Imagine for a moment that you decide to pack up your children and move to France to live for the rest of your lives. Would you expect the French government to provide bilingual programs for all 12 years of your children's education? Or would you instead decide that you and your children should learn the native language of your new homeland?
It seems the real question behind Prop. 203 is whether it is fair to expect non-English speaking students to learn the language of the country in which they live?
Prop. 203 would do away with bilingual education in Arizona and require immigrant children still learning English to participate in a one-year English immersion program.
Currently, Arizona school districts are spending valuable resources in an effort to provide bilingual education for all students for whom English is not their first language.
According to Payson Unified School District Superintendent Herb Weissenfels, the English as Second Language programs in Payson are insufficient and it's time for a change.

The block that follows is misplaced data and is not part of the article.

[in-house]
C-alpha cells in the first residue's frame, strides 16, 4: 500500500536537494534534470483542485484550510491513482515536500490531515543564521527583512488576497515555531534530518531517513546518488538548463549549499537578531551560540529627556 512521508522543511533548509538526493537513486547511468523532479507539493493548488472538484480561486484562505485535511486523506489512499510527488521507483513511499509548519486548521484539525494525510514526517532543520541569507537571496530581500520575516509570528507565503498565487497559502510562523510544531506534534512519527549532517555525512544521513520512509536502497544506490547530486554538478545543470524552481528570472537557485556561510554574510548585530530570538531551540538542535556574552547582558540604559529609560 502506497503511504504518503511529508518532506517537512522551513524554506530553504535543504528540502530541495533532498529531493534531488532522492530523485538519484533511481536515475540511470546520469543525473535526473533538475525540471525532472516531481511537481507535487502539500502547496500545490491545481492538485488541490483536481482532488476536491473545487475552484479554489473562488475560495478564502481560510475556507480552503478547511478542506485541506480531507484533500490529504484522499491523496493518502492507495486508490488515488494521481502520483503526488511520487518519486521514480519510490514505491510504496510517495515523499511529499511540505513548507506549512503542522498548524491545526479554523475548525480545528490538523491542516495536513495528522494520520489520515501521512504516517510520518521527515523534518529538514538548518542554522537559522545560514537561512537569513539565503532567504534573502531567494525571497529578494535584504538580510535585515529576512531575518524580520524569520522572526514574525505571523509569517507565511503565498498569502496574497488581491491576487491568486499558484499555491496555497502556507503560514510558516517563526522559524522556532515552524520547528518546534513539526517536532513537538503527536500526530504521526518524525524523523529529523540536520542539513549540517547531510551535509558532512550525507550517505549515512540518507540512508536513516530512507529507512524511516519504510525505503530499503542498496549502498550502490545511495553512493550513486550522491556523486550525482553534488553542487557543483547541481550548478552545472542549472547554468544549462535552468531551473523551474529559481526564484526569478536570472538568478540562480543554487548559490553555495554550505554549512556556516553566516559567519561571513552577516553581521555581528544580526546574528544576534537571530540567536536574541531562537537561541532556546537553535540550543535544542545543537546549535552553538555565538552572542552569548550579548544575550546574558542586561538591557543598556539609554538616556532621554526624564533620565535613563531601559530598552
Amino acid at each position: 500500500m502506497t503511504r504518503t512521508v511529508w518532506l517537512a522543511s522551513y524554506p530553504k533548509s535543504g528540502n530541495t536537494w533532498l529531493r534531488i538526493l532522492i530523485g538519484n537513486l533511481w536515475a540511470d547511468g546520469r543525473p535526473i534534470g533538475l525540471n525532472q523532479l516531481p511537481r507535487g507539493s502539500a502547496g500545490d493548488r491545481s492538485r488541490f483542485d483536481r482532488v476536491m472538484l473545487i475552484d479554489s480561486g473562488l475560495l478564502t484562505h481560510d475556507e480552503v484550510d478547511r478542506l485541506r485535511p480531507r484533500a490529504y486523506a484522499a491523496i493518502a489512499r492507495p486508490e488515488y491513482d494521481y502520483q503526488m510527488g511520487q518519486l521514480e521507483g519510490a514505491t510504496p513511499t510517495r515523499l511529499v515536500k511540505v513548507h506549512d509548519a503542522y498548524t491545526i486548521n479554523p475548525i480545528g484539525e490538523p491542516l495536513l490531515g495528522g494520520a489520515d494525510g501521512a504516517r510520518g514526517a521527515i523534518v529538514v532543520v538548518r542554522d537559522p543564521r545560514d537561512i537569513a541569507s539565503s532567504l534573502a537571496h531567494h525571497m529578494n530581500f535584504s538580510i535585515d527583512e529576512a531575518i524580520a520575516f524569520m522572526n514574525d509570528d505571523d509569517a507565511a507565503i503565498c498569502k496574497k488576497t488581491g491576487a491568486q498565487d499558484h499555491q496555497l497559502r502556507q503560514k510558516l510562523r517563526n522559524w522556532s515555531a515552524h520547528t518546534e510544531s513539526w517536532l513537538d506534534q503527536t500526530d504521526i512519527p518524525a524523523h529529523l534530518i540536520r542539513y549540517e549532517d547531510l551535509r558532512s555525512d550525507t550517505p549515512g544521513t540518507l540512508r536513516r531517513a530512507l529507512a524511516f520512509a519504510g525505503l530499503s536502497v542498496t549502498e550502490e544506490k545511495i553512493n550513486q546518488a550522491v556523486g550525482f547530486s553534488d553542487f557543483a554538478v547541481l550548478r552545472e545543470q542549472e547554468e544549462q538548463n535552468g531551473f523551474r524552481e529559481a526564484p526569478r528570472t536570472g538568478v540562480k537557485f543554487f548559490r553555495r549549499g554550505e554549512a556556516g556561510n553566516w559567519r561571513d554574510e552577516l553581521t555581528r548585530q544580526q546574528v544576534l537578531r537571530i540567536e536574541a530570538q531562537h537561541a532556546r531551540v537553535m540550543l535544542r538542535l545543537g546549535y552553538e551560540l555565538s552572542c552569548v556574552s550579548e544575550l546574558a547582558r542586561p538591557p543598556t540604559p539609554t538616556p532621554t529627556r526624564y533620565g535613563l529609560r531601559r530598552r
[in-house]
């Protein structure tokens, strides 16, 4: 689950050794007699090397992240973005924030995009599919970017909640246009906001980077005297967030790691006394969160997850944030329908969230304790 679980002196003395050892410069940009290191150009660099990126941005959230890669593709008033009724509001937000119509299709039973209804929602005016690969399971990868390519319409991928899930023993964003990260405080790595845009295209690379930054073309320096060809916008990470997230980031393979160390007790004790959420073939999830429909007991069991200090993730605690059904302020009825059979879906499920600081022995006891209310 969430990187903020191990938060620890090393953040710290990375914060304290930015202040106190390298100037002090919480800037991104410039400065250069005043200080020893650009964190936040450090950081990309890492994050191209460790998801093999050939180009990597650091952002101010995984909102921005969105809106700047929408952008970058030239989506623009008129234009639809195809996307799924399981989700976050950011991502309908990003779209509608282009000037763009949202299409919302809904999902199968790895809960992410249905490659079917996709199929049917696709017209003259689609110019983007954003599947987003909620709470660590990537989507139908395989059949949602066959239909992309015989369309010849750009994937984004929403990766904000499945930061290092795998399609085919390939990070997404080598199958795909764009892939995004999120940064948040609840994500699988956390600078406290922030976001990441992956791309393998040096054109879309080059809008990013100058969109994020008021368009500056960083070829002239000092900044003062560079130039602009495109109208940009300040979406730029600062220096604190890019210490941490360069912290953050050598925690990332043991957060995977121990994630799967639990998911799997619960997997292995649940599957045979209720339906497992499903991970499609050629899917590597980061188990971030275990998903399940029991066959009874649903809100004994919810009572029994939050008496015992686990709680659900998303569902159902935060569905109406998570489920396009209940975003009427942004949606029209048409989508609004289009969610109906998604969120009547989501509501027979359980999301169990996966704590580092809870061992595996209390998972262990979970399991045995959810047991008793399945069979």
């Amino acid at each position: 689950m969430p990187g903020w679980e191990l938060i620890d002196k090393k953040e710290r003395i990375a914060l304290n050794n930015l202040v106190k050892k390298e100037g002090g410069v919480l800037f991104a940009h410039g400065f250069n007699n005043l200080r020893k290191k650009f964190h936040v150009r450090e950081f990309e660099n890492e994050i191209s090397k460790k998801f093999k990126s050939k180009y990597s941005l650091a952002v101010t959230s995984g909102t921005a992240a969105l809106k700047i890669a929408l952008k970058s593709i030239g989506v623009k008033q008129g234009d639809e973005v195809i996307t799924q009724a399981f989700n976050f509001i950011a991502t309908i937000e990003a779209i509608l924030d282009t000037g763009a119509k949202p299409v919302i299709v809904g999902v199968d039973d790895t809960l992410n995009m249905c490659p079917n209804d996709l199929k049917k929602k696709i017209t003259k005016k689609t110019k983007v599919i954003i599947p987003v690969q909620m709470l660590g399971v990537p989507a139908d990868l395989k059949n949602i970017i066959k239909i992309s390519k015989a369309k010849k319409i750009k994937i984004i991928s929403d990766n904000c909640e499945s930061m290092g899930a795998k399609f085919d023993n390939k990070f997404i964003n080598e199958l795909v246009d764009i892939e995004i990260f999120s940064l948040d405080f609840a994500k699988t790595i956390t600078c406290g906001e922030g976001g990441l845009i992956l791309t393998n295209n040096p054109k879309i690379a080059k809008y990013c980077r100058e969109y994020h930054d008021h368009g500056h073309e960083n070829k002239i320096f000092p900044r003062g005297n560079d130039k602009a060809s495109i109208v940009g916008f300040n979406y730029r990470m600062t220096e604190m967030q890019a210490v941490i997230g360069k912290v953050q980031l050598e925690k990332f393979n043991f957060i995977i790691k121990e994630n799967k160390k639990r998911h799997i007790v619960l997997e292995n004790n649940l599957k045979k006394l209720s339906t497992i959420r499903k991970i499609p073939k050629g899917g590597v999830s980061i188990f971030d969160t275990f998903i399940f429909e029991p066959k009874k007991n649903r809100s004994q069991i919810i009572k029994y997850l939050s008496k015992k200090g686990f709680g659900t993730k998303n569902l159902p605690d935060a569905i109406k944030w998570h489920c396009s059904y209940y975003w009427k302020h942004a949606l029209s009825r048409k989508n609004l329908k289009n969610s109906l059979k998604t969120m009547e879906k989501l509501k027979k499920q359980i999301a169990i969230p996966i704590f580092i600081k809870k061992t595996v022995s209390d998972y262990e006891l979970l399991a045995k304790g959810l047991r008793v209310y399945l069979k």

"Bilingual education has become a crutch for people not to function in what is really our native language English," Weissenfels said. We agree.
Two years ago, Californians adopted a similar proposition which opponents prophesied would lower test scores of the nearly one million Spanish speaking children in the state. These students were required to immerse themselves in the English language. According to a recent report, their reading scores increased by 9 percentage points and their math scores by 14 percent. While there is some debate as to whether the English-only philosophy can be credited for these improved scores, it is clear that the scores did not drop as predicted.
It is reasonable to expect immigrant children to learn English if they make the United States their home. And by voting in favor of Prop. 203, we also eliminate the crutch used by too many non-English speaking students and allow them to walk confidently down America's roads to success.